Twenty-six years ago, I said to my son Jon, “Let’s build a pen for Myrtle, your box turtle.” Jon was so excited. I thought, “This will be a great father/son project.” We got to work, but at the age of nine, Jon wasn’t the fastest of workers and seemed to prefer TV to hauling rock. Before long, I got grumpy. And before long, Jon began to shrivel. His eyes welled up with tears. He went inside… like a turtle. And I built the turtle pen alone.

Twenty-six years ago, I was also preparing to preach on the same text that we’re preaching on this week. When I had asked the Lord what he wanted us to hear in 1 Peter 5, I realized that it was something like this: “Peter, I didn’t ask you to build a turtle pen. But I’m building a son, and I’d like you to help.”

How do you build a person as opposed to a bunch of turtles in a turtle pen?
There are advantages to boxes and turtles in turtle pens — they feel safe.
But turtles are unhuggable… and they bite.

About ten years earlier, I was building homes in Mexico along with my youth group from Los Angeles. Out of the corner of my eye, I noticed that Billy had bent a nail, couldn’t seem to straighten it, and was now hiding that fact from me. I said something like, “Hey bonehead, try this,” straightened the nail, made a joke out of it, and we all kept working.

When I left Bel Air Presbyterian Church, Billy pulled me aside and said, “Peter, I want you to know how you changed my life.” I hoped for a reference to some great message that I had given. But Billy said, “It was the nail.” When I looked confused, he explained, “In Mexico, when I bent that nail, I fully expected you to curse me and ridicule me in front of my friends. That’s what my dad would’ve done. But you acted like it was no big deal. It made me think, ‘Maybe love is real, and God is Love.'”

So, was I building houses in Mexico… or Billy… or maybe my ego?

In my heart, Billy was like the poster child for “Peter Hiett Ministries.” It wasn’t long before I preached on 1 Peter 5, 26 years ago, that I received a phone call from the father of one of Billy’s friends. He said, “Billy went for a walk at UCLA, pulled a gun out of a paper bag, and shot himself in the heart. He’s dead.” I don’t know why Billy did that, but I know that I hadn’t called him for a while, and I know that, just as I had felt pride, I now felt shame as if I had failed at building Billy. I had used Billy to build my own house, my ego, my turtle pen. But I’m pretty sure that I had helped him with the nail, not simply because I was trying to exalt myself but because — at least for a moment — I actually loved Billy, or Love loved Billy through me.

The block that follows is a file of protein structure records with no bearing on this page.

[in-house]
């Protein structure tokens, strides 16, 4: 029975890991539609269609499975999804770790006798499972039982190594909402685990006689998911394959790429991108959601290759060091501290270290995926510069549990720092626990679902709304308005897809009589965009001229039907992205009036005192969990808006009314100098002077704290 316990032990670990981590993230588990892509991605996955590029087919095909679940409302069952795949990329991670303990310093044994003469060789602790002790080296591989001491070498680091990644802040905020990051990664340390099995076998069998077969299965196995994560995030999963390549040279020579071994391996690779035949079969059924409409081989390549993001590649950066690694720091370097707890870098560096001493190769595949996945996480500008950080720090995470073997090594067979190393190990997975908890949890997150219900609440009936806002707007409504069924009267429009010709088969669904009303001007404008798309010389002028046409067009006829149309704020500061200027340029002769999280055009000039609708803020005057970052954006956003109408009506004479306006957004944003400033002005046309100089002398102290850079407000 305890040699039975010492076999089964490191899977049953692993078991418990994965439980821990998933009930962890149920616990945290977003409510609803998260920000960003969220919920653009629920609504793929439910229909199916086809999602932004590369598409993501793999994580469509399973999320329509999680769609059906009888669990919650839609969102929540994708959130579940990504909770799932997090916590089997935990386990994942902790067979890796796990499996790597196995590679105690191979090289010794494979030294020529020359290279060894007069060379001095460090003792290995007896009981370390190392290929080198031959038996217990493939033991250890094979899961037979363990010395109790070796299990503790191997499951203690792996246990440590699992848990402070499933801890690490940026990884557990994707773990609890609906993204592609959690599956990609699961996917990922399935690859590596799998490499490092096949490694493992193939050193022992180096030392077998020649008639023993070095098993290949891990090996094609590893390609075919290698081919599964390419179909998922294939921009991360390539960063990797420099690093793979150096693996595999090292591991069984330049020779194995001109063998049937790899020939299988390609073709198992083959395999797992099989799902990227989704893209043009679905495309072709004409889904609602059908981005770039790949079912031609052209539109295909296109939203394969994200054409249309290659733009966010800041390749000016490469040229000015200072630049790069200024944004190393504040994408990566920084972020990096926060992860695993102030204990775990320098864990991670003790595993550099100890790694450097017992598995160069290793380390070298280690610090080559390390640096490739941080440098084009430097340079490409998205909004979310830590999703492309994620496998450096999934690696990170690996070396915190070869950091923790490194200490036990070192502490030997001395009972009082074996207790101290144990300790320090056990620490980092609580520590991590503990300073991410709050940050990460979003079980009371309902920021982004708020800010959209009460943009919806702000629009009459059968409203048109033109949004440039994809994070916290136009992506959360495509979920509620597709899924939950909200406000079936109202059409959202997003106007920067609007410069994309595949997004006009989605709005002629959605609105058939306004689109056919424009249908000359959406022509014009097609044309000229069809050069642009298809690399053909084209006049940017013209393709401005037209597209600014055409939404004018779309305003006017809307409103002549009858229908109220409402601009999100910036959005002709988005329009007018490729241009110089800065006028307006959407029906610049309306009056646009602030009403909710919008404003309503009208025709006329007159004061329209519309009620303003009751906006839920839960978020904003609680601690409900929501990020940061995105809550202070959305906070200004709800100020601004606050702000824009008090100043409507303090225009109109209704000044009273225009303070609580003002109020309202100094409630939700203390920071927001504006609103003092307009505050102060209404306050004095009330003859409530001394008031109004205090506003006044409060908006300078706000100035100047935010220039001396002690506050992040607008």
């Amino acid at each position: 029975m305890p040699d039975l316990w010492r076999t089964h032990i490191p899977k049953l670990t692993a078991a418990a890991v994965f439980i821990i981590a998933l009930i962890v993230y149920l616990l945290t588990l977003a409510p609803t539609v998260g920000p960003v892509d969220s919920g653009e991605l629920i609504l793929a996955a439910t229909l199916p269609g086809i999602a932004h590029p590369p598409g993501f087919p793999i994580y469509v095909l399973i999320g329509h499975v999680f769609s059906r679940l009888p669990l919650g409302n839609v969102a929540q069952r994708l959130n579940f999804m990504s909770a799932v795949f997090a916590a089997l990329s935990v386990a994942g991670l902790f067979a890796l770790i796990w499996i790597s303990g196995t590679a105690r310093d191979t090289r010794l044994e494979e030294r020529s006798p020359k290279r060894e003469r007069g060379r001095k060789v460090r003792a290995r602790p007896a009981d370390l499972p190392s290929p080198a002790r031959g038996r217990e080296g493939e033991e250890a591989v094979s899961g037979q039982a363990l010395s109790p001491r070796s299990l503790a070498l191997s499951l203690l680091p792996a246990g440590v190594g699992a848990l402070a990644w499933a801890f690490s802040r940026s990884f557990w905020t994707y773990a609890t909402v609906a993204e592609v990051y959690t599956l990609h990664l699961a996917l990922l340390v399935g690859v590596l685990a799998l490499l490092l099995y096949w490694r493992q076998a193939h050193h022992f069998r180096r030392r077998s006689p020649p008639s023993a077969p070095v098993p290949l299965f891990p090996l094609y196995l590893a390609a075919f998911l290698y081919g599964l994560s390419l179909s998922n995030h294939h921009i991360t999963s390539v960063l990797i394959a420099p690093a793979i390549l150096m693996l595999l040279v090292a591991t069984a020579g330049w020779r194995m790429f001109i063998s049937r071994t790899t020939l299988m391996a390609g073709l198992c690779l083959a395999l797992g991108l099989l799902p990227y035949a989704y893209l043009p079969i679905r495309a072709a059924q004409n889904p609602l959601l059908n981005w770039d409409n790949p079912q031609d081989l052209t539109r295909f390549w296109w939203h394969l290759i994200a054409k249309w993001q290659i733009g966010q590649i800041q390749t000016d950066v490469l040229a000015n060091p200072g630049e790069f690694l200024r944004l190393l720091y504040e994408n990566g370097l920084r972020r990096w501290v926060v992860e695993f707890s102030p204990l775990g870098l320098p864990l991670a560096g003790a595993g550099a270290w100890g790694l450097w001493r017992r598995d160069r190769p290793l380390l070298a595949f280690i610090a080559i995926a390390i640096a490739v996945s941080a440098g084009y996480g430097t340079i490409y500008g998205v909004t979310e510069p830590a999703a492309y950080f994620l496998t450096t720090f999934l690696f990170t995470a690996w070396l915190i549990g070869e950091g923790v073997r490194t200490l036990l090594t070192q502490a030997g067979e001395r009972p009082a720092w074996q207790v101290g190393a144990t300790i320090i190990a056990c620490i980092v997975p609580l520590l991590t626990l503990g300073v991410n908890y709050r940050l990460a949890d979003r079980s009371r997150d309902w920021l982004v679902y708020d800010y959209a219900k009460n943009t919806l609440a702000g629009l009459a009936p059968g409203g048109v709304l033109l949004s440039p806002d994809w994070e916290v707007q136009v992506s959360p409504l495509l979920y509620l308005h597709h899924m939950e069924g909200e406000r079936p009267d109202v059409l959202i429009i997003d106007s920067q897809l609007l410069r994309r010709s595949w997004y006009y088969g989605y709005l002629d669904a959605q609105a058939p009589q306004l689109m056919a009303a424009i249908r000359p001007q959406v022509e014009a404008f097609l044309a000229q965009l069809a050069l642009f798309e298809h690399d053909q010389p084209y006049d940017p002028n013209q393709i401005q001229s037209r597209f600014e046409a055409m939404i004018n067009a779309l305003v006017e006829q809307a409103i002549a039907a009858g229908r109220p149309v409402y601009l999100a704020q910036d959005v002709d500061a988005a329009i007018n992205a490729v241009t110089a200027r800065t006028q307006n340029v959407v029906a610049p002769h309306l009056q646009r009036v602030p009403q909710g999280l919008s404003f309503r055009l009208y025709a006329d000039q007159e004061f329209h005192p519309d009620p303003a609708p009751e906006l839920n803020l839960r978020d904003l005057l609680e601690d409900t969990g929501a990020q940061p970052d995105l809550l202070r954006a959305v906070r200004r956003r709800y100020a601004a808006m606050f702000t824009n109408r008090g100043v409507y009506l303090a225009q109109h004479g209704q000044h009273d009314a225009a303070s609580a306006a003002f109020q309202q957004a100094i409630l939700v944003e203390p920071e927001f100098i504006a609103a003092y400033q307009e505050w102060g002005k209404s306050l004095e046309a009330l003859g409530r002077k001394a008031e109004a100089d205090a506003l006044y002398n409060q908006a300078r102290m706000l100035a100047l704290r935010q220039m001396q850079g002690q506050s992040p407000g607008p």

My hope is that when Billy sees God, he’ll recognize him from that day in Mexico and surrender his life to the one who gave him life in the first place. My hope is that Billy will recognize the Jesus in me because I recognized the Jesus in him. Jesus said, “Whatever you do to the least of these, you do to me.”

I suspect that one day, Jesus will look at Billy and me and say, “You are the house that I am building.” I bet he’ll say something like that to Peter and Judas. And I bet they’ll say, “Thank you for letting us help.” I’m not the only one to lose a disciple to suicide.

Jesus said to Peter, “You are Peter (Rock), and on this rock I will build my church.” I bet Peter felt responsible for Judas.

When John saw the New Jerusalem coming down, it was a temple — a house — built on 12 foundation stones upon which were the names of the 12 Apostles of the Lamb. Judas is the “Son of Perdition (lostness),” but Jesus came “to seek and to save the lost.” And so, as Peter told us, “He went and proclaimed to the spirits in prison… and this is why the gospel was preached even to the dead that, although judged in the flesh the way people are, they might live in the Spirit the way God does.”

Jesus is building a house. And until you catch a glimpse of the house that He’s building, you’ll keep building turtle pens for turtles who find themselves trapped in outer darkness, and one of those turtles will be you.